Last year, like most years, I attended the January AAS meeting. Last year, the meeting ended with the famous Fiasco in Seattle. I suppose I should have learned my lesson, but instead, I paid $325 to register, $400 or so in airfare, and $160 or so a night at a hotel to attend this January's AAS. Today, while chatting with some folks in the main exhibit hall in the middle of the day in the middle of the week, the Austin Convention Center staff turned the lights out on us. A friendly woman walked over and told us we had to leave. Apparently, they had some "exhibitor appreciation" food set up somewhere, and didn't want the riff raff in the exhibit hall while the exhibitors were chowing down. They also gave us some excuse about needing to set up the afternoon coffee break. They were originally intending to lock us out of the hall for 2 hours, but I guess got enough grief from enough people that they let folks back in early. I decided that I was better off going back to the hotel and doing work on my laptop rather than standing around and reinforcing my annoyance by griping with everyone else.

So once again, a large convention center has decided that even though our meeting schedule tells us that the exhibit hall is open from 9:30am - 6:30pm, they can arbitrarily tell us to leave and too bad to everyone who spent all that money to come here to attend a meeting. After last year's fiasco, I expect nothing less of the AAS but for them to pretend this never happened. I do hope that next year when they see yet another dip in the attendance rate, they wonder why people stayed away. I think I've gone to something like 10 January AAS meetings in a row, and I can tell you now that unless someone comes up with an incredibly compelling reason for me to go in 2009, I will not be making it 11 in a row. It seems to me that I haven't renewed my membership for 2008, yet, either. I wonder if I'll be in any hurry to send them a check.


On Hotel promises

The sign in my bathroom here in Austin tells me that if I want to reuse my towel and save humanity from excess water usage, that I should hang it up on a rack, but if I want my towel laundered, I should put it on the floor.

I put two washcloths on the floor, but hung up my handtowel and bathtowel, prepared to use them again. Tonight, I find that all my towels have been replaced with fresh ones, including the ones I tried to keep and use again.

So, why do hotels hang these signs up if they don't intend for their staff to actually follow those instructions? It reminds me of the infamous email forward (and probable urban legend) about the guy who wound up with 8245682741 mini-bars of soap instead of his 1 full-size bar.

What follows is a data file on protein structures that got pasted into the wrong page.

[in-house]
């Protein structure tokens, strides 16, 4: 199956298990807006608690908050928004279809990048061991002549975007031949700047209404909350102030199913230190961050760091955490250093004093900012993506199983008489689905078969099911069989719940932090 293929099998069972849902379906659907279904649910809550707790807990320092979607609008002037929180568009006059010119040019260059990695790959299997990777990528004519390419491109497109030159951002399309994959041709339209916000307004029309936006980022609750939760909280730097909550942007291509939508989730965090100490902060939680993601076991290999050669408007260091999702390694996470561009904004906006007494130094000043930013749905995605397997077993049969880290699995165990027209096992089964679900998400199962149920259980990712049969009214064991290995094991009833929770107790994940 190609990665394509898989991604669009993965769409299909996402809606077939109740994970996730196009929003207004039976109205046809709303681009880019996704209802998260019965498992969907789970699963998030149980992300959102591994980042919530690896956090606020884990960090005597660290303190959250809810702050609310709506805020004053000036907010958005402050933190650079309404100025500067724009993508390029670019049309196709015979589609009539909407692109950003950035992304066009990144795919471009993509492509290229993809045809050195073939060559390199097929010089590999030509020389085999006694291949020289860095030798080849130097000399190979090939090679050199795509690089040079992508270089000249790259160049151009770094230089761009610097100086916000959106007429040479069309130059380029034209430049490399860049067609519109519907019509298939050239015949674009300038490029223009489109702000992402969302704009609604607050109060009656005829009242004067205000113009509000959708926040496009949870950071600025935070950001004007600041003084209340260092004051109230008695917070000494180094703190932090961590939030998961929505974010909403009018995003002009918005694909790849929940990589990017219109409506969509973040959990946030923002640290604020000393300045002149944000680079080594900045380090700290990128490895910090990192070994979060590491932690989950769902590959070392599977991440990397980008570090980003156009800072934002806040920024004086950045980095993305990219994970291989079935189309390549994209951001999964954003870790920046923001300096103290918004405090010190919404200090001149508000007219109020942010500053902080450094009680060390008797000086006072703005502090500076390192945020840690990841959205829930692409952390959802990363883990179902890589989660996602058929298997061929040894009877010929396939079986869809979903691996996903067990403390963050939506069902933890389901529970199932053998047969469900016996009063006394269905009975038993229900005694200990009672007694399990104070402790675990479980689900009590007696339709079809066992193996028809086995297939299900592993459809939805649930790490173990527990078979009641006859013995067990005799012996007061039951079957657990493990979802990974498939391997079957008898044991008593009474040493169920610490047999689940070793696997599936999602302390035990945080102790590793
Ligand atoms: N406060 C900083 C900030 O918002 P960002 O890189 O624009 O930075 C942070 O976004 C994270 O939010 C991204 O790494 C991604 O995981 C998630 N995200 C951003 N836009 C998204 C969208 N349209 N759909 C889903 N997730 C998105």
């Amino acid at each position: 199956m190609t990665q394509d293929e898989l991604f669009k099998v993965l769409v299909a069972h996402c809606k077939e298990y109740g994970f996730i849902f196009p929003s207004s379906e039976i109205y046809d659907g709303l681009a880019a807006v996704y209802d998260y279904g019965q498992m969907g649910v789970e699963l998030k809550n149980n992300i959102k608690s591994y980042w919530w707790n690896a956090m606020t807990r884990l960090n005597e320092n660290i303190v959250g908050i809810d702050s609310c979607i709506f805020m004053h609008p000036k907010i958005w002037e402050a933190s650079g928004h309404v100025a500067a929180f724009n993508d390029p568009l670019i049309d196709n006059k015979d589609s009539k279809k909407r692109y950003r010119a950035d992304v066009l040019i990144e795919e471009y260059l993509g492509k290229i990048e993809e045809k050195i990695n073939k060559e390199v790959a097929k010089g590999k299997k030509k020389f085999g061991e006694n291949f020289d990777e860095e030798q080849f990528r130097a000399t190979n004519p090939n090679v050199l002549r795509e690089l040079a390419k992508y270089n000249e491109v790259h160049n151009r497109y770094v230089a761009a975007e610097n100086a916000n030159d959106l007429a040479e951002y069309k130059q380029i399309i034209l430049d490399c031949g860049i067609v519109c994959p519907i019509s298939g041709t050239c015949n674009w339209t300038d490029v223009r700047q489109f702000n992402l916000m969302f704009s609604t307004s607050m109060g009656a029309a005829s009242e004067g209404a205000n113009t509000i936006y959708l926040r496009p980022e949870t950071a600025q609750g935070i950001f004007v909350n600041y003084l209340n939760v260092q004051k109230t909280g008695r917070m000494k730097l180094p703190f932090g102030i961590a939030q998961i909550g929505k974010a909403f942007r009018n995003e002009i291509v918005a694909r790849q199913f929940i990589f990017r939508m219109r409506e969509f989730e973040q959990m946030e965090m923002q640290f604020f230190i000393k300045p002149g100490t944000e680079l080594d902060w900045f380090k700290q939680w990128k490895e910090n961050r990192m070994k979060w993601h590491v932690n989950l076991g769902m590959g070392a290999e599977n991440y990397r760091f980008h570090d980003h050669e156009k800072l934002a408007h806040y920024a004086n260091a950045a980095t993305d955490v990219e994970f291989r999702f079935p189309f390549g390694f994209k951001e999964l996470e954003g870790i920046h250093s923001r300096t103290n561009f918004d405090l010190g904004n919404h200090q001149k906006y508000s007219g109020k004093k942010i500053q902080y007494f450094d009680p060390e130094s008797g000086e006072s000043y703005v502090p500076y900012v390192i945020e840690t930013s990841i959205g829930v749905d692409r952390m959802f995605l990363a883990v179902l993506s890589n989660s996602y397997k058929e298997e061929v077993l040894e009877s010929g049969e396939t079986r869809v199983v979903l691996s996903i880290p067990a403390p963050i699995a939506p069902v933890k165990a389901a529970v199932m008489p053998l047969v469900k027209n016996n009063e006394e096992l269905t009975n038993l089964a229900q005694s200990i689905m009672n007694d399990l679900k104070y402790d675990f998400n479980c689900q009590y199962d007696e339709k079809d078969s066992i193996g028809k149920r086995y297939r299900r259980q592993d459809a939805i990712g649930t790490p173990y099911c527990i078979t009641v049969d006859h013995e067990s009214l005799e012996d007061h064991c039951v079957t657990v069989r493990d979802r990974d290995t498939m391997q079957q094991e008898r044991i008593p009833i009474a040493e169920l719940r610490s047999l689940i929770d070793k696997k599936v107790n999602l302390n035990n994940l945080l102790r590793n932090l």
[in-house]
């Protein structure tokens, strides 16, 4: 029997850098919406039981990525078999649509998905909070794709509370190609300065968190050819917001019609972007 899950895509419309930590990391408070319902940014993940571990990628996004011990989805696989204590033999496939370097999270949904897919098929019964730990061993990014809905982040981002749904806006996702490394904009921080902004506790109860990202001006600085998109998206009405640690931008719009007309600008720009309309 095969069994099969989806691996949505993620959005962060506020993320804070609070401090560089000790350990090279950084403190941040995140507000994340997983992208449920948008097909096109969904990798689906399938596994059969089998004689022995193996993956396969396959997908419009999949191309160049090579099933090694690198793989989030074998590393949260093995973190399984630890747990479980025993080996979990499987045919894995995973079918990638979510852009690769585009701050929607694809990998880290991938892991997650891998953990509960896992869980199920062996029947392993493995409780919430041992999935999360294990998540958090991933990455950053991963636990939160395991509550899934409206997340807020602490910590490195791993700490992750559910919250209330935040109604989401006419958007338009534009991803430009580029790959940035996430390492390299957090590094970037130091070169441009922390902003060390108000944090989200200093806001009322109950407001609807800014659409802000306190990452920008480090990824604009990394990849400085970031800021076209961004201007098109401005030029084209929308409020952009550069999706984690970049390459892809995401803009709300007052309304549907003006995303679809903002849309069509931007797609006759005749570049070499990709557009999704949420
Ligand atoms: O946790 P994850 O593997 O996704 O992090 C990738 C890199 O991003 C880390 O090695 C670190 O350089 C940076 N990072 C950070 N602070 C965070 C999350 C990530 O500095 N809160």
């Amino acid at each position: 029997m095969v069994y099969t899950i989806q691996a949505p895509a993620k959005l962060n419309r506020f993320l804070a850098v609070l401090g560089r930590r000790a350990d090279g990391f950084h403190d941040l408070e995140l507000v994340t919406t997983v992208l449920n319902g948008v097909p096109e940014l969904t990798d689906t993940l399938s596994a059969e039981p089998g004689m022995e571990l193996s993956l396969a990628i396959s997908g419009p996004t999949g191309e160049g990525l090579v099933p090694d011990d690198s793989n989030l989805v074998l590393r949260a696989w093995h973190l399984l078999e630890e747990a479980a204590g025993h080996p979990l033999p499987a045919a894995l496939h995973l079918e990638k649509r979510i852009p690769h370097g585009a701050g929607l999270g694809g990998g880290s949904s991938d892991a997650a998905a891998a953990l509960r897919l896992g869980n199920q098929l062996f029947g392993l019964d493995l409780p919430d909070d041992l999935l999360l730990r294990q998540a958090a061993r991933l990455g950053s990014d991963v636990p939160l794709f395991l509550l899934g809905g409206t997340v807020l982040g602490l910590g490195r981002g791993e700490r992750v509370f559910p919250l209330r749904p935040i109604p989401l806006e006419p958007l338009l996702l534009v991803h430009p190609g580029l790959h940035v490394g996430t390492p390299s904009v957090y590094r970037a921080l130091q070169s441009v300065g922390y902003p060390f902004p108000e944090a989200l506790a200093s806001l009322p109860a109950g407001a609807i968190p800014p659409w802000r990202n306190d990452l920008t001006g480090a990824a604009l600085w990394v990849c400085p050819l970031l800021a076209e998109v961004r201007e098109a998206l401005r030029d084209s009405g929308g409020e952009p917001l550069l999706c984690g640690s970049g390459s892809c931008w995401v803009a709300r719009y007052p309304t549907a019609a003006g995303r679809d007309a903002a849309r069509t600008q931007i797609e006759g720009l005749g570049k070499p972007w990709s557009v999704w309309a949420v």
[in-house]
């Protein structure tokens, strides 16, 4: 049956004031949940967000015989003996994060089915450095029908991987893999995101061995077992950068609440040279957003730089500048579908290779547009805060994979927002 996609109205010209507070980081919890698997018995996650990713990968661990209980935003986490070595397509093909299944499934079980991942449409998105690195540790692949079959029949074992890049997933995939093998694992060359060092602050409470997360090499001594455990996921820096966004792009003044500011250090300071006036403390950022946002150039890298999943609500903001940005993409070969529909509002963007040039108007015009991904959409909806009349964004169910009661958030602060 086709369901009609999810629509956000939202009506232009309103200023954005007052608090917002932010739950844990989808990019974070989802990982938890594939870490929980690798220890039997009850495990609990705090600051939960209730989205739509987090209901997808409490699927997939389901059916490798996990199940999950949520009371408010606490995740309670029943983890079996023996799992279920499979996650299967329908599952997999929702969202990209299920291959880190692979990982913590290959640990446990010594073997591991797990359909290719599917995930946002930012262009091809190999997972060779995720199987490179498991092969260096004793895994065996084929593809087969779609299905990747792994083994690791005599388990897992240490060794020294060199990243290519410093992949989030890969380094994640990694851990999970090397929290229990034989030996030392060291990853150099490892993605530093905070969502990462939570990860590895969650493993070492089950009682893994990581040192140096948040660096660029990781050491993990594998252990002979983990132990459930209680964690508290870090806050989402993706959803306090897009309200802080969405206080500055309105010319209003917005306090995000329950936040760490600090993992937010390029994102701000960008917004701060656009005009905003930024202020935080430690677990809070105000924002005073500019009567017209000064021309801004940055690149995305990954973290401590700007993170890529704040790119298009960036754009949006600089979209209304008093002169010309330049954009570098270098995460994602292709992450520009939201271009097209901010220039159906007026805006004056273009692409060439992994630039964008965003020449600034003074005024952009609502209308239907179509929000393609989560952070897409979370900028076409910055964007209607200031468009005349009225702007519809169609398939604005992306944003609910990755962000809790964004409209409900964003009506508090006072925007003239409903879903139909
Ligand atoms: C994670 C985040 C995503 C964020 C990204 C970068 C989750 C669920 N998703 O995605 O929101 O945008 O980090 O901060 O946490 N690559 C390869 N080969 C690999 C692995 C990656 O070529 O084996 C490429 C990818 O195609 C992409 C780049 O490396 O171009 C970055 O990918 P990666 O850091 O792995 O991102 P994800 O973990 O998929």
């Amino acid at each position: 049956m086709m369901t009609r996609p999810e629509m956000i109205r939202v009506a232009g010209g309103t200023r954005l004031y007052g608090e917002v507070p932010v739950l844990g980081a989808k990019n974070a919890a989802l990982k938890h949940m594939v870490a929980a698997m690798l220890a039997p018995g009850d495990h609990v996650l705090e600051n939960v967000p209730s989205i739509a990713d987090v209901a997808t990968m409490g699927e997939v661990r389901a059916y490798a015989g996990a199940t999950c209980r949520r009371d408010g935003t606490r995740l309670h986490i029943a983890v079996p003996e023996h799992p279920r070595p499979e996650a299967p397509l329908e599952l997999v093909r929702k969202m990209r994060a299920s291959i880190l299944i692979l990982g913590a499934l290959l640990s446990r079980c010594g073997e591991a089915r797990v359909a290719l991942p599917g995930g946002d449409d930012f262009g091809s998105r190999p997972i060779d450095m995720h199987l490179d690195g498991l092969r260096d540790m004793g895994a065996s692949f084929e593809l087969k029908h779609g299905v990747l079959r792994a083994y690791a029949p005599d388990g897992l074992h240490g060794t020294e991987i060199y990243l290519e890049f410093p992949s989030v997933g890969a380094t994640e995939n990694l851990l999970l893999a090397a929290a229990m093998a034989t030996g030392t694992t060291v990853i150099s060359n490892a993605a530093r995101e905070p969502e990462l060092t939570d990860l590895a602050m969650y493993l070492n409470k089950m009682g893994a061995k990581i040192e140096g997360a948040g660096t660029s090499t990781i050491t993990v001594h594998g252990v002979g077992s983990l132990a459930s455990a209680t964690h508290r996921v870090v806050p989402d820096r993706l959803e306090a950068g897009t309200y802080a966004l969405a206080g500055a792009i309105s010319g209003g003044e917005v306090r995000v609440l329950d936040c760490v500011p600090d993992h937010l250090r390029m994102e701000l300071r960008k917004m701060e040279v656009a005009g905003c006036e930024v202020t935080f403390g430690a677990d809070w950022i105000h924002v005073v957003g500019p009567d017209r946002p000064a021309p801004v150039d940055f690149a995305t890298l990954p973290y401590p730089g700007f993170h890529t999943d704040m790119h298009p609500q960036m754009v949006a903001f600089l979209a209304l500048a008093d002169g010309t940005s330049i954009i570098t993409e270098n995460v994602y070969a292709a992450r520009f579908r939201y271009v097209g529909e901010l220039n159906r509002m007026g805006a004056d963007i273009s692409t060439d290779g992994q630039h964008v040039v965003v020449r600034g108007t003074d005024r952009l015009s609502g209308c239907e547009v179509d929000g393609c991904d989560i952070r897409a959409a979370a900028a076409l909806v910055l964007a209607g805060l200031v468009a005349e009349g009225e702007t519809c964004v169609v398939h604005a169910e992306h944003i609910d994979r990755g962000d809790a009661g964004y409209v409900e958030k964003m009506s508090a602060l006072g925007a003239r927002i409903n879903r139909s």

I'll try again tomorrow, but don't expect to be able to keep any of my towels then, either.

Update: The next day (that is today, Wed), I hung my bathmat on the shower curtain rod and my bath towel on the towel rack. Once again, all towels were replaced with fresh ones. In the grand scheme of things, this is a pretty minor point, but it just seems so ridiculous to me when hotels put out these signs suggesting that they are environmentally conscious and want to save water and detergent and then don't follow through.


On those blazingly fast Wolverines

Wow. The SEC just can't match Big Ten speed. Michigan 41 Florida 35.

I guess it's time for those stodgy, slow, plodding SEC teams to start trying to recruit some speed to matchup with the faster-than-humanly-possible Big Ten players.

Even though Tennessee won (which is only because they didn't play Penn State), I have to laud Phil Fulmer. His quote, according to the broadcasters, was, "We're still trying to catch Tony Hunt from last year." At least one SEC coach is willing to admit that the so-called SEC dominance over the Big Ten is a bunch of bunk (they had a stat line up that said the SEC / Big Ten head to head bowl record over the past N years is 11-11).

So, everyone, please repeat after me -- "I will not claim the Big Ten can't beat the SEC when all the evidence proves they can."

By the way, as long as I am on yet another college football rant, Joe Paterno is now 6-2 in Bowl games since 1997 and 3-0 since 2006. Of course, the trolls waited until 8am Sunday before posting their usual vitriol about firing all of our coaches. I suppose beating yet another favored team in a post season bowl is something that any guy off the street could do.

My tolerance for college football is at probably its lowest ebb ever, but it is nice to see Penn State ending yet another season with 9 wins and a bowl victory.